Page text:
"It's a modern coming-of-age love story about, can you love more than one person?"
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Coming off the success of Normal People, BBC and Hulu set out to create another Sally Rooney adaptation, this time adapting the author's first novel, Conversations With Friends. The series tells the story of Frances (Alison Oliver) and Bobbi (Sasha Lane), two exes whose relationship is already complicated when they meet married couple Nick (Joe Alwyn) and Melissa (Jemima Kirke). When Frances and Nick start falling for each other, things get even more complicated.

EW spoke with Alwyn about making the show during the pandemic, working with costar Alison Oliver, and bringing Nick to life.

ENTERTAINMENT WEEKLY: Were you aware of this book before you took this role?

JOE ALWYN: I was aware of the book. I'd read it when it came out. And I'd read Normal People too. I was a big fan of [Sally Rooney's] writing and just thought she was and is brilliant. And then when I saw Normal People, which I really loved, I remember thinking, "I would love to be a part of a show like this." And when Conversations With Friends came around, it was just one of those lovely special jobs where you get to work with the writer you love and the filmmaker [Lenny Abrahamson] you love. I felt very lucky to be part of that world.

When a character has so little dialogue, does that make your job harder? What was the experience like of getting into Nick's headspace?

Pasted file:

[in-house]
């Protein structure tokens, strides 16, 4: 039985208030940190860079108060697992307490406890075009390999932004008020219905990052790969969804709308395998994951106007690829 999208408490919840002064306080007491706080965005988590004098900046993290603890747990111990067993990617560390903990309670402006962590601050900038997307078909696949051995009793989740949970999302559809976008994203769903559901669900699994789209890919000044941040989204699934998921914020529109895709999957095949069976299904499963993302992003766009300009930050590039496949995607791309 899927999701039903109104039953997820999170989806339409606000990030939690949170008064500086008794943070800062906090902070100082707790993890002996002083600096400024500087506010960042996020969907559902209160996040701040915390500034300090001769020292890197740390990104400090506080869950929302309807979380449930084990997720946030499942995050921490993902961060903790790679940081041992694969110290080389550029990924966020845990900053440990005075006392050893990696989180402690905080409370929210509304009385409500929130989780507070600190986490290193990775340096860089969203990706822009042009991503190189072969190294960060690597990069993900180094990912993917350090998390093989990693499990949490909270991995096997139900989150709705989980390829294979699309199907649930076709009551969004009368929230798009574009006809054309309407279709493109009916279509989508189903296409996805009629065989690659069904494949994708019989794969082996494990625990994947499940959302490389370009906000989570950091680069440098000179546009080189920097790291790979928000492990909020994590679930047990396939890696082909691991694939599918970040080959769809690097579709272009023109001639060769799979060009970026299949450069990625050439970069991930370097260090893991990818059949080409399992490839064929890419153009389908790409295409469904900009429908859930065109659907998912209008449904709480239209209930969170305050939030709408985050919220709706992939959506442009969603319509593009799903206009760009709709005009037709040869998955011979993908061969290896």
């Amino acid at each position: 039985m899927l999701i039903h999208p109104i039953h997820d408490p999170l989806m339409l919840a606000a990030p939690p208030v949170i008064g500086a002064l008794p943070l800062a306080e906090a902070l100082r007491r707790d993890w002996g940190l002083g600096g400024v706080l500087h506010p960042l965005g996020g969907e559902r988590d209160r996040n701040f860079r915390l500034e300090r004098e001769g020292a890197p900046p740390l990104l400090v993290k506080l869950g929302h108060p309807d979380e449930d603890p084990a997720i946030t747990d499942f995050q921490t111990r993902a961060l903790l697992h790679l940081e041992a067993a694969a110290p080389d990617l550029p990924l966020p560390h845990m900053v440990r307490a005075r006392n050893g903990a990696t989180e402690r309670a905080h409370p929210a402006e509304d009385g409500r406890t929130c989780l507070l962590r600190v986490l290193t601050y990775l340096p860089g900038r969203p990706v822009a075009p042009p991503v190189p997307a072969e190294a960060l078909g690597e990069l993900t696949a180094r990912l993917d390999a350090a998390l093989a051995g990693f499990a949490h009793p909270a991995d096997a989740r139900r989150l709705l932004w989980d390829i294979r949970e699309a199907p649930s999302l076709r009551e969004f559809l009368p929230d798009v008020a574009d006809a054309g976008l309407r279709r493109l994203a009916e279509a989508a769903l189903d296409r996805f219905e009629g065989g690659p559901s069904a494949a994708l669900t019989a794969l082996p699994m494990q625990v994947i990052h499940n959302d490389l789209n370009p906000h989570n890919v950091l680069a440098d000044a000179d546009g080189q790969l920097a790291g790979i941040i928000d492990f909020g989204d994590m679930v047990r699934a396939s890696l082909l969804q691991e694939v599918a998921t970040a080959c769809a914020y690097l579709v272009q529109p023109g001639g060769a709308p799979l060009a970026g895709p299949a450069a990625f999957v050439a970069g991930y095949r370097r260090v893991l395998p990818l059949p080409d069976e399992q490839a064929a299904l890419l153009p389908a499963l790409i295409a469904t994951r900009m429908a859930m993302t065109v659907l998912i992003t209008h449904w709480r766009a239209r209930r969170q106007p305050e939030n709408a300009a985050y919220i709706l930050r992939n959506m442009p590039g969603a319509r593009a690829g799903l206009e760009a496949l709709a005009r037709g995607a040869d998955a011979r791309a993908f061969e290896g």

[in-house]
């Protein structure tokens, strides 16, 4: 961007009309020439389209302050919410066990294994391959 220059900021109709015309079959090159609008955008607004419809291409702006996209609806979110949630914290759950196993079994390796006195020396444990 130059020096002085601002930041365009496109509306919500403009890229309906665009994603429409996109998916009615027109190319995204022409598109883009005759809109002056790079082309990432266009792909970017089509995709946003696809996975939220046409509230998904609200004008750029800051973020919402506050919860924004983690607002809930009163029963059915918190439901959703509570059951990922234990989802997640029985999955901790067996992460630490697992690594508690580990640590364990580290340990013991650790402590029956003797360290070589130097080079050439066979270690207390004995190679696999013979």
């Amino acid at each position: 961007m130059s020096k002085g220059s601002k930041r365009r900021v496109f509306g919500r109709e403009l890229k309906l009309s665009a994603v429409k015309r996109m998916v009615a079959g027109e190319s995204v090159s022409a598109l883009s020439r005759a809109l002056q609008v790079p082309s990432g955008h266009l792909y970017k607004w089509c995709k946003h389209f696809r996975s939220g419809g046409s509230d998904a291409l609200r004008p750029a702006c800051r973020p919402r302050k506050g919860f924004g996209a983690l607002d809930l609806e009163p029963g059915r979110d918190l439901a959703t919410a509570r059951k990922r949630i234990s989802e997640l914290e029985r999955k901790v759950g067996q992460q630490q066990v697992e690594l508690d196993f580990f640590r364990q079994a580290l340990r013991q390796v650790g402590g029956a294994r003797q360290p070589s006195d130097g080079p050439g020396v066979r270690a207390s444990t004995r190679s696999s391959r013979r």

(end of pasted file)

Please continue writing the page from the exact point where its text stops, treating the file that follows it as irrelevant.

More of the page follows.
Yeah, he's definitely one of the quieter characters [I've played]. He's a bit like Frances, I think. He struggles with expressing himself and saying how he's feeling, let alone maybe even knowing how he's feeling. But I like that about the characters that [Rooney] writes, that as much of it is about what's unsaid as is what's said. Particularly at the beginning, he's very aloof and hard to read. When you meet him, he's at a place of recovery and he's been through a bit of a storm, but we don't know that until a while later. And so what can seem quite distant or what can seem withholding, I think is really, he's just holding on, he's quite fragile. And for Bobbi, that's just him being boring. And for Frances, it's both frustrating because she doesn't know what this guy feels or wants, but it's also fascinating because she can sense something else going on. They're both quite similar characters in some ways. They're both used to being next to quite outspoken people. And so it's interesting when they are left alone together, they provide a space for the other one to grow and heal and, for him, to come back to life a bit, find a bit of happiness again. I really enjoyed playing him.